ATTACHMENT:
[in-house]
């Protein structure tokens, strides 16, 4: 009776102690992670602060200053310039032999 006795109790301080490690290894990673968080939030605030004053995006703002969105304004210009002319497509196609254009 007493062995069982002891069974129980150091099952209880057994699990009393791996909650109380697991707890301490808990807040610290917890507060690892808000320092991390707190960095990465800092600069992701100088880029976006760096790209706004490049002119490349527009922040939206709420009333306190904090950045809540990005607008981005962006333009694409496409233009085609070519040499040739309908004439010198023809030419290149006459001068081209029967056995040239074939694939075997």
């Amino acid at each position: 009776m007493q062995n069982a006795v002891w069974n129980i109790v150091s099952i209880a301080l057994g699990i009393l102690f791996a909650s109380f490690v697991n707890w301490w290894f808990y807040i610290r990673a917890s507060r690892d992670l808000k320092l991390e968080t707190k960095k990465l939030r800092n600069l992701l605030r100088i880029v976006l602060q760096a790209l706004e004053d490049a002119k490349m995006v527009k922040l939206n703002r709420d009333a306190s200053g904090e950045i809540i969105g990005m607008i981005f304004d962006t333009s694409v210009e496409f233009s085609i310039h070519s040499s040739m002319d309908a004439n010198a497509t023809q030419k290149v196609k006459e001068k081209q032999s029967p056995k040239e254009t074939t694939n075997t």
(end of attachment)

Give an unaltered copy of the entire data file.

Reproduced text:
[in-house]
């Protein structure tokens, strides 16, 4: 009776102690992670602060200053310039032999 006795109790301080490690290894990673968080939030605030004053995006703002969105304004210009002319497509196609254009 007493062995069982002891069974129980150091099952209880057994699990009393791996909650109380697991707890301490808990807040610290917890507060690892808000320092991390707190960095990465800092600069992701100088880029976006760096790209706004490049002119490349527009922040939206709420009333306190904090950045809540990005607008981005962006333009694409496409233009085609070519040499040739309908004439010198023809030419290149006459001068081209029967056995040239074939694939075997």
């Amino acid at each position: 009776m007493q062995n069982a006795v002891w069974n129980i109790v150091s099952i209880a301080l057994g699990i009393l102690f791996a909650s109380f490690v697991n707890w301490w290894f808990y807040i610290r990673a917890s507060r690892d992670l808000k320092l991390e968080t707190k960095k990465l939030r800092n600069l992701l605030r100088i880029v976006l602060q760096a790209l706004e004053d490049a002119k490349m995006v527009k922040l939206n703002r709420d009333a306190s200053g904090e950045i809540i969105g990005m607008i981005f304004d962006t333009s694409v210009e496409f233009s085609i310039h070519s040499s040739m002319d309908a004439n010198a497509t023809q030419k290149v196609k006459e001068k081209q032999s029967p056995k040239e254009t074939t694939n075997t």